Patti and I almost missed our plane to New York because we spent about an hour sitting in traffic on the Pontchartrain bridge. They were working on the bridge, of course, given that about a year and half ago it was just a little snack for big, bad Katrina. I've been living in this reality where things happen differently now all this time, but somehow I forgot. Last year I did a much better job of planning my trip to the airport. Last year I knew things were bad and not getting better. This year I forgot. I've had so much normal life force itself upon me lately that I forgot we still can't force Katrina's aftermath into any kind of normal routine.
Then we got past the bridge and skirted the city to make our way to the airport. I knew that things were in shambles. I'd spent a lot of time looking at the shambles. Still, the plowing up of one person's shambles while someone else's still just sits there empty and irreparable is almost too hard a thing to take in. Even Walmart is abandoned. Walmart. I don't know why that bothers me so much, but you have to know that if Walmart can't bounce back the little guy doesn't stand a chance.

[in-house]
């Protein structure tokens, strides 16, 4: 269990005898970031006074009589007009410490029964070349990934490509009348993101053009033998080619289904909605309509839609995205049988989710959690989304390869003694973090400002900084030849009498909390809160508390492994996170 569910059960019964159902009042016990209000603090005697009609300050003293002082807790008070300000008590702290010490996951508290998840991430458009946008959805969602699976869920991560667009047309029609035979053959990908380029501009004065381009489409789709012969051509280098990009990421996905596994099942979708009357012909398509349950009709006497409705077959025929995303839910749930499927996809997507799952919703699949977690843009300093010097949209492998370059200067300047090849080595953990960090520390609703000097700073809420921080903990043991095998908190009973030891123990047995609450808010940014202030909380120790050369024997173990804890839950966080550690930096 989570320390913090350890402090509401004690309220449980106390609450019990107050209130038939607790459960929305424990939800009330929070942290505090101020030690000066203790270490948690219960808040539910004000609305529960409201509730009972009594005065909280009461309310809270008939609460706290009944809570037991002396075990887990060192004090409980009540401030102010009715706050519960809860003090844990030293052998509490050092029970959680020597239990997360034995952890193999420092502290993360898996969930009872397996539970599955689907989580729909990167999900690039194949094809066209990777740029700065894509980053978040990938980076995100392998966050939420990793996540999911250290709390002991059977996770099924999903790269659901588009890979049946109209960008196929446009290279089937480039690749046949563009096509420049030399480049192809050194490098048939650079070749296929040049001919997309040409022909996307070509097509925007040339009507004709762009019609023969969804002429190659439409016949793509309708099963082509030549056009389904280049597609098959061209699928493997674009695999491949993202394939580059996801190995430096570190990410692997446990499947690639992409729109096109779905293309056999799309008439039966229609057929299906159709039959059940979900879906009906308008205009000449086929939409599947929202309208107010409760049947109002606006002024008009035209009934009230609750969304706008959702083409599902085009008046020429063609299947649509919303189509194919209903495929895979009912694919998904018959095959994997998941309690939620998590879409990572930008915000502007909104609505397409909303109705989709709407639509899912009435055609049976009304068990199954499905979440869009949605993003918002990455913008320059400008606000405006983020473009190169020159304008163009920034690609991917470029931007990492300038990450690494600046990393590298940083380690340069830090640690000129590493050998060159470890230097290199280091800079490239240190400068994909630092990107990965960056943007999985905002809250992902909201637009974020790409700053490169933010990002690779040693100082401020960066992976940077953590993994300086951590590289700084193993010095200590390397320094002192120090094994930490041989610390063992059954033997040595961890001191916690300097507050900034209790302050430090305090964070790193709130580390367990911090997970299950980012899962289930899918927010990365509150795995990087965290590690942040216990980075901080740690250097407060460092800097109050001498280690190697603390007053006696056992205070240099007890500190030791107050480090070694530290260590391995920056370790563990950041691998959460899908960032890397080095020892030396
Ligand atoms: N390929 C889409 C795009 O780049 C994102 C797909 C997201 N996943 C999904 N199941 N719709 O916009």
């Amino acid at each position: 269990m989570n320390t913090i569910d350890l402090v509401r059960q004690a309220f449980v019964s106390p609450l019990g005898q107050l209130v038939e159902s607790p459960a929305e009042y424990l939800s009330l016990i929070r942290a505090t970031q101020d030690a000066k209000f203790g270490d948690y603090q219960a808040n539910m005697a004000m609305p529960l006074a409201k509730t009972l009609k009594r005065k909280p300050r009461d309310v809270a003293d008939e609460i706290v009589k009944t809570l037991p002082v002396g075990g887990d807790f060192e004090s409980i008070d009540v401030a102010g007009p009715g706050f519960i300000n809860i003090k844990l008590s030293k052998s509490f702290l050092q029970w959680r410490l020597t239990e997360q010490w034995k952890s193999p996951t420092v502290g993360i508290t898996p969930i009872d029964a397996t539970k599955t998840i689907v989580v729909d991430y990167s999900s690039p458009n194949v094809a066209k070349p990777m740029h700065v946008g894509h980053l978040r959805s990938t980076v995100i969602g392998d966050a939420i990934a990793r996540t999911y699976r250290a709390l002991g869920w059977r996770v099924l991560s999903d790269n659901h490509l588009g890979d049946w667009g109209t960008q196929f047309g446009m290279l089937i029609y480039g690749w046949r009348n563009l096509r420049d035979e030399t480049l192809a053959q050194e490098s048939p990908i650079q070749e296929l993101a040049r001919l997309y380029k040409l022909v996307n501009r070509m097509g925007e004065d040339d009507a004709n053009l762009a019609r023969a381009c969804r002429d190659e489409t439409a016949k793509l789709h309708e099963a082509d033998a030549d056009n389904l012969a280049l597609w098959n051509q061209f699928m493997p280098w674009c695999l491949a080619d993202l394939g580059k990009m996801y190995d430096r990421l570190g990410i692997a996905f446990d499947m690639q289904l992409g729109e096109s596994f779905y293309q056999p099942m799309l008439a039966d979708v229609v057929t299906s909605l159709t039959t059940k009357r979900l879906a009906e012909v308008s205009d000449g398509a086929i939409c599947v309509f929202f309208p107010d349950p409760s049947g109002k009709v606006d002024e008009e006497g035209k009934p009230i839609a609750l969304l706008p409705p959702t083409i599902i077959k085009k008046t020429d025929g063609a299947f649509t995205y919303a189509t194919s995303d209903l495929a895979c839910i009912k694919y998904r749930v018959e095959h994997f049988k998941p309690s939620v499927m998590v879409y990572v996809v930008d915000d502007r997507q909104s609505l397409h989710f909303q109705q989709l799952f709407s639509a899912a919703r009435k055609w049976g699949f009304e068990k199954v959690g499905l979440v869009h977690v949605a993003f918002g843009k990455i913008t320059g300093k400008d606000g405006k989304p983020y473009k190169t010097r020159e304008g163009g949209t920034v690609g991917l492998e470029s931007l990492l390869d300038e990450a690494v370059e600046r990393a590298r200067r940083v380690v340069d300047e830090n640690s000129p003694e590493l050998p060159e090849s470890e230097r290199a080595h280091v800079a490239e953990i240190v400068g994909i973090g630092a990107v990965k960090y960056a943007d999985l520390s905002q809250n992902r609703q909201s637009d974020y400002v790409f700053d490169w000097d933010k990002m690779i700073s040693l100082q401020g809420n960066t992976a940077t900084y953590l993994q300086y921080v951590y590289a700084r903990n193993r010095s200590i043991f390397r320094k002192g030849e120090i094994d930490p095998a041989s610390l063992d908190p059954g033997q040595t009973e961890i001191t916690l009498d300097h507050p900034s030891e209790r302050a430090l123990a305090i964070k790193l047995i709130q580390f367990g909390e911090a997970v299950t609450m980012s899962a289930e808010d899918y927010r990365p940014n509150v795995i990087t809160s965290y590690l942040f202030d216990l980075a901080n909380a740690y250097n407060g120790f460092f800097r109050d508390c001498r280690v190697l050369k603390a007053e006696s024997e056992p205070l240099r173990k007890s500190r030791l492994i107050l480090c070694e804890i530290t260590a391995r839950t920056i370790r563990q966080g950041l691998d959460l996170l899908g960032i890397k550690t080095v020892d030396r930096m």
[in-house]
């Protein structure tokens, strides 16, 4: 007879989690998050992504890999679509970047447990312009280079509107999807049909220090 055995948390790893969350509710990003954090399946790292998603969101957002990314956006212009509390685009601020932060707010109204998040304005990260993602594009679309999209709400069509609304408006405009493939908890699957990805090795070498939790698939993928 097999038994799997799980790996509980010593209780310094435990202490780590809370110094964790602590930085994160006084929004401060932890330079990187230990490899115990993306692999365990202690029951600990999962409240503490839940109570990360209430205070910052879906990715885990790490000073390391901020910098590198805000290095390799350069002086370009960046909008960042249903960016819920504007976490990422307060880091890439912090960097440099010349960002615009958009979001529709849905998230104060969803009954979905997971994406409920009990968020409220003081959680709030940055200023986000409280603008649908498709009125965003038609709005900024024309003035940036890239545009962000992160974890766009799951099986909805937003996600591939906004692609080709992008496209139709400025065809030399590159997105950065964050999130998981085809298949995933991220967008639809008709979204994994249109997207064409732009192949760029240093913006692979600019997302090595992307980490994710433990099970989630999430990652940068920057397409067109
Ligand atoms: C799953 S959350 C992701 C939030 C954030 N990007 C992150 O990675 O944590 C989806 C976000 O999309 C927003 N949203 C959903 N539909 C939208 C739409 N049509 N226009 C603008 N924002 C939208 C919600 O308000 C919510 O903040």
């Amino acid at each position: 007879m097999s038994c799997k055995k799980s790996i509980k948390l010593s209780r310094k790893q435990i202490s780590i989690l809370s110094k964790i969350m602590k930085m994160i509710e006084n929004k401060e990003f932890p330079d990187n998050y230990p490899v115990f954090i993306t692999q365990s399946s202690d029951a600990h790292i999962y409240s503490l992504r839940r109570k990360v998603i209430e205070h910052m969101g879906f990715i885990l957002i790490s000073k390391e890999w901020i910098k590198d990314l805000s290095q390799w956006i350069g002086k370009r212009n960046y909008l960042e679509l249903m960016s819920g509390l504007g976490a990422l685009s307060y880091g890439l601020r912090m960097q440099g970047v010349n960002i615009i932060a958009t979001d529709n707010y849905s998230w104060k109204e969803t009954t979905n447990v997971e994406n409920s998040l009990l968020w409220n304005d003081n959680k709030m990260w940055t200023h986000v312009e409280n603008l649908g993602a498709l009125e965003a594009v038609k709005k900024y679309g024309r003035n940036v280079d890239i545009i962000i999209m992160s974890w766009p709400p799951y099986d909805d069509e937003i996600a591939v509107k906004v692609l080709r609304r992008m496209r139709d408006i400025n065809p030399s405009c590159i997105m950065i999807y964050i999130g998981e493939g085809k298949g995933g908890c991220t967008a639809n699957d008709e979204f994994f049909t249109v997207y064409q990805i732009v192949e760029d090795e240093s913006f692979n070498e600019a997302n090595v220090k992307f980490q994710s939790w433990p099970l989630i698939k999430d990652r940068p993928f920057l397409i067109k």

I had only recently returned from a conference in Biloxi where it was the absence of a beachfront Waffle House that irked me. Don't ask me why. I'm just weird that way. I've always been drawn to the things that were a little out of place to begin with, and I loved that Waffle House that looked out at the water in one direction and the antebellum homes in the other.
People like to talk about the sense of place in the South, and I can tell you that when absolutely every familiar landmark is gone or changed or damaged, it physically disrupts every fiber of your identity, every ounce of being in you that understands who you are. I no longer have an accurate map in my head of entire towns I've known my whole life. It feels like amnesia.
I was glad to meet Daisy in New York. I very much appreciated her discussion of Katrina and the New Orleans bloggers--the way the blogs filled in where the mainstream media failed, the way people have continued to blog as a means of healing and of activism.
It's so easy to forget. If you even drive a few miles away where things are better, you can forget just how far New Orleans and many other coastal towns have to go. It's far easier to forget than to remember, but we can't afford to forget. Next year CCCC will be in New Orleans, but it will be in an area that will appear to be okay, mostly. "The Isle of Denial," people are calling it. Don't let it fool you. Don't come and go from New Orleans without getting out to see the real story. It will, even a year from now, be far from over.